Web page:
Coaches and change agents use many types of influence to help teams and organizations perform better as they lead.  Influence can be applied through a number of highly nuanced approaches. And like many activities, when you find success with one it is easy to fall into a trap of thinking that that approach will always work.  While sports analogies are often overdone, I will add one more to the pile before swearing them off (for this essay at least).  The Super Bowl, the pinnacle of US Football, was recently played and featured a come from behind victory. The New England Patriots won the game despite having many of their top receivers sidelined due to injury. If the Patriots had only one approach to the game based on that set of receivers they would have been blown out. A good coach will be able to leverage different forms of influence based on the context they find themselves face or be able to recognize when dangerous forms of influence are being used.  Recently I ran across a list of 7 approaches to influencing teams or organizations. Some of these approaches can be useful for coaches and some are harmful. The 7 forms of influence, some good and some bad, include: (more…)

Not everyone has what it takes to be a sponsor.

Not everyone has what it takes to be a sponsor.

Not everyone can or should be a sponsor. Good sponsorship requires resources, influence and interest in varying degrees.


Influence is the ability to make something happen or in some cases to make “things” not happen. Sponsors apply influence in a variety of ways including helping teams acquire resources or to remove barriers. Early in my career I had to ask a sponsor to make a call to get a schedule change so that my team did not have to move offices the week before a major production implementation. Influence can be used to remove barriers that are outside of the team’s control.

Resources, in their simplest form, begin with the check (budget) that the sponsor writes for the project. Managers transform the budget into a team, buy software, and secure team workspace or other project needs. Without resources, the duration of any project will be very short.

Interest is the feeling of wanting to learn more about the project which translates into attention, concern, or curiosity. The higher the level of interest in a project the more energy the sponsor will expend to pay attention to what is happening as the project progresses.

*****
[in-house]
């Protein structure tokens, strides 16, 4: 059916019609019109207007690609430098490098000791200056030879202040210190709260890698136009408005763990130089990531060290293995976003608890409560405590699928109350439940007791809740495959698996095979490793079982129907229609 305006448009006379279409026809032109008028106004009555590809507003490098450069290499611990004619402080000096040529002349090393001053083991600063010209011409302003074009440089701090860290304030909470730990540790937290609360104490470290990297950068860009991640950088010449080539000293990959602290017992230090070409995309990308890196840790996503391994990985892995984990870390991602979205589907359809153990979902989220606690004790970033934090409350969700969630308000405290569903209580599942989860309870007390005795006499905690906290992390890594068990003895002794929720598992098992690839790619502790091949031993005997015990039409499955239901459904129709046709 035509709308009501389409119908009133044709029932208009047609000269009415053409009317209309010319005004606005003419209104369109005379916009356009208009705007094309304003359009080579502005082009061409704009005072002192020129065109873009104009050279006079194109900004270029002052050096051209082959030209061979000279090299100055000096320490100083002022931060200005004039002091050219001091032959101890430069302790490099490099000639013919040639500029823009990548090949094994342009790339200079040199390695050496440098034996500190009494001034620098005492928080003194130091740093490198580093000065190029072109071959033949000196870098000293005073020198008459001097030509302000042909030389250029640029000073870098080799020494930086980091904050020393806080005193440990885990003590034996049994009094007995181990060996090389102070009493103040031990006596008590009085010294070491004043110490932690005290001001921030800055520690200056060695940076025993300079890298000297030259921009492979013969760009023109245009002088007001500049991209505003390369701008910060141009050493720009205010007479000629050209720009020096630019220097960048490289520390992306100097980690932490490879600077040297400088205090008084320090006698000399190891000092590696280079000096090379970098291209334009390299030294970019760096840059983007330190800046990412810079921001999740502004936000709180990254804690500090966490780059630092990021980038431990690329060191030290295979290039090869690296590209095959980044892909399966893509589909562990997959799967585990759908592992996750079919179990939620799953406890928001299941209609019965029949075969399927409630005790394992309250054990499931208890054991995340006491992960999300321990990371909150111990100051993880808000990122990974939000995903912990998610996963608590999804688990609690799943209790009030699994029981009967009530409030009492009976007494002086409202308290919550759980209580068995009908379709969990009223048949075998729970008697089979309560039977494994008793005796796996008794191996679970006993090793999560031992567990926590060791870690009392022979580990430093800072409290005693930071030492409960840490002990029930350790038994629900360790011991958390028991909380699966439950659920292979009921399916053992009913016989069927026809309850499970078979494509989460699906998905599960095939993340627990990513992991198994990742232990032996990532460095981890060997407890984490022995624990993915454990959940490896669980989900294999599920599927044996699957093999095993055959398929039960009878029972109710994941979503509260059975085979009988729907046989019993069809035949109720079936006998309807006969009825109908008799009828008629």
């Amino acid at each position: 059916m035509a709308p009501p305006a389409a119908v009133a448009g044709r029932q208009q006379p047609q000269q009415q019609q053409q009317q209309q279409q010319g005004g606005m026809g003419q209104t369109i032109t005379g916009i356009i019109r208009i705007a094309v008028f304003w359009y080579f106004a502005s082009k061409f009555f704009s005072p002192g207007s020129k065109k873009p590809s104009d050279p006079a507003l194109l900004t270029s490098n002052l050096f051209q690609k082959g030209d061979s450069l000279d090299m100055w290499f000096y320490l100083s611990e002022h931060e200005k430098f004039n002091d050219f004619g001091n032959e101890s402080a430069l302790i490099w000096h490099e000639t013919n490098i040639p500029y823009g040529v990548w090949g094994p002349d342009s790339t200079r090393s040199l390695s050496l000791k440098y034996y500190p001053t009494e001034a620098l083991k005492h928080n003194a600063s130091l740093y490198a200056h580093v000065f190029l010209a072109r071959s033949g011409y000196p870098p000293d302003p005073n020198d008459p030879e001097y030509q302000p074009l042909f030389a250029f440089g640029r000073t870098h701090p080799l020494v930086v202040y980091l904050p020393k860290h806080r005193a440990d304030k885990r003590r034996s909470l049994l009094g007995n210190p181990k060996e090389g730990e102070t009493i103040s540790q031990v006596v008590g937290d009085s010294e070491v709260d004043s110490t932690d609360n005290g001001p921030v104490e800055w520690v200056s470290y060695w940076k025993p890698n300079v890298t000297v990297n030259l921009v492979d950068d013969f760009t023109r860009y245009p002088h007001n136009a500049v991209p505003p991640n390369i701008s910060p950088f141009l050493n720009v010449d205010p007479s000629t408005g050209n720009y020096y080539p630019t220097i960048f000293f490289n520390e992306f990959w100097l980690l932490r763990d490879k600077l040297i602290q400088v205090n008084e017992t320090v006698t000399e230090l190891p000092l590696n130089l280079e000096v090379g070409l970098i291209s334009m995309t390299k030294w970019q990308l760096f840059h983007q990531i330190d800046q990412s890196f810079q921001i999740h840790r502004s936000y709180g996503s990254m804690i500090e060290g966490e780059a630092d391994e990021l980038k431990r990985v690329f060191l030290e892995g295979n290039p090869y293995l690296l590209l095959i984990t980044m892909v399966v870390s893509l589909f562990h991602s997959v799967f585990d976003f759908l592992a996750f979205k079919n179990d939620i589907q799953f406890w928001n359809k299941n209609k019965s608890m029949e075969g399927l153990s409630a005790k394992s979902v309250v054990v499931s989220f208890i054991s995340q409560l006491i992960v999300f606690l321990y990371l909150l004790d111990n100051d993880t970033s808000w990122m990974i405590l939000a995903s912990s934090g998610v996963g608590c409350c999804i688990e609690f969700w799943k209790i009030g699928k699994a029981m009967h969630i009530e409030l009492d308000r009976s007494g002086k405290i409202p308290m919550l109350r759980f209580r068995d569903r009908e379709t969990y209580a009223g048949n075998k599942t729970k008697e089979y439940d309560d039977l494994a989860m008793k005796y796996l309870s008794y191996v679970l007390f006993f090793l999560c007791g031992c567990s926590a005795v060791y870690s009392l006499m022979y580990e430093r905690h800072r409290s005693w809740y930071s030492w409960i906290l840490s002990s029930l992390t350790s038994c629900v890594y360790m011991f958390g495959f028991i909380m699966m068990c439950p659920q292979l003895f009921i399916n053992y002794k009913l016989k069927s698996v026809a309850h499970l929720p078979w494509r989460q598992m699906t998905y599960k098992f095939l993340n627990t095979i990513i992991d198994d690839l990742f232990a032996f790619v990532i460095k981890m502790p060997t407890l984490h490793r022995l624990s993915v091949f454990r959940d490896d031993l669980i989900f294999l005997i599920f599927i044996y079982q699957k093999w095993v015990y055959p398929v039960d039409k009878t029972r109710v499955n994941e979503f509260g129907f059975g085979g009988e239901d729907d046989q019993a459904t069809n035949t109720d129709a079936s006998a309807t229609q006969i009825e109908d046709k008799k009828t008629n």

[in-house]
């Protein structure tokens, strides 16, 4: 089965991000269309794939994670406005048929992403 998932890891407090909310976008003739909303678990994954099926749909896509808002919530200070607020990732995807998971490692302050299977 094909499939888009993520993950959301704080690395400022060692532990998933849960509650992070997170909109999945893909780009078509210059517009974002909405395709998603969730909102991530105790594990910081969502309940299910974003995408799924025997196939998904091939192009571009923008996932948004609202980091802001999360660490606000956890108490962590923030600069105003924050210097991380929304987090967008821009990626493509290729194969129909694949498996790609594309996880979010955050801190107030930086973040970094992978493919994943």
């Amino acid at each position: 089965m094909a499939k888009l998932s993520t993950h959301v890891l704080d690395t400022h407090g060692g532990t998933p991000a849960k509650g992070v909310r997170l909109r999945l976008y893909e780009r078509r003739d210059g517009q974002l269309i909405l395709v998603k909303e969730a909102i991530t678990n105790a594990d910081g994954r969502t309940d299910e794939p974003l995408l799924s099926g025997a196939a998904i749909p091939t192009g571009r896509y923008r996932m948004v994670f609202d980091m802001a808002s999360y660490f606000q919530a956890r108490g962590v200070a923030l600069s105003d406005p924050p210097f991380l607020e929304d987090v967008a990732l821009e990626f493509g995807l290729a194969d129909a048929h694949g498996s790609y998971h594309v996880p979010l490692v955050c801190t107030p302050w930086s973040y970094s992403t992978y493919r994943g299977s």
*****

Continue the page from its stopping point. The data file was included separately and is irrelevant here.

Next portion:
Project criticality, defined as the quality, state or degree of being of the highest importance, will impact the type of sponsor required. How does project criticality affect the need for specific levels of resources, influence and interest equation?


Resources (at least over short to medium term) are closer to constant than a variable, either the project has the resources required or they do not. While there are theoretical discussions on the impact of somewhat constraining a project by providing them slightly less than what is requested, if a project does not have enough money they fail sooner or later. The higher the level of criticality more important the sponsor’s access to resources will be to ensure the project is not negatively constrained.

Criticality and the need for a sponsor to provide influence are positively correlated. The more critical a project, the more influence a sponsor may need to bring to bear to ensure focus and fend off distractions. Consider the impact to a project to a project if a team needs to be diverted to deal with urgent, but not important, interruptions. Interruptions rarely positively impact a project, and the higher the criticality the higher the chance that an avoidable interruption will impact the team or the project’s value.

While sponsors should be interested in any project they sponsor; the more critical a project is the more interest they will need to exhibit. Critical projects generally need the attention and involvement high levels of interest generate.   A sponsor that pays attention to project will be better positioned to provide support, motivation, influence and extra resources if needed.

Sponsors that cannot deliver the proper level resources, influence or interest for their projects will be poor sponsors. Projects of all types need to understand that because sponsors are human there will be variability in the amount of resources, influence and interest that can be brought to bear and attributes like criticality will required different levels of support. Project leaders and teams approach potential gaps in sponsorship as a risk, and should be assessed and mitigated if needed.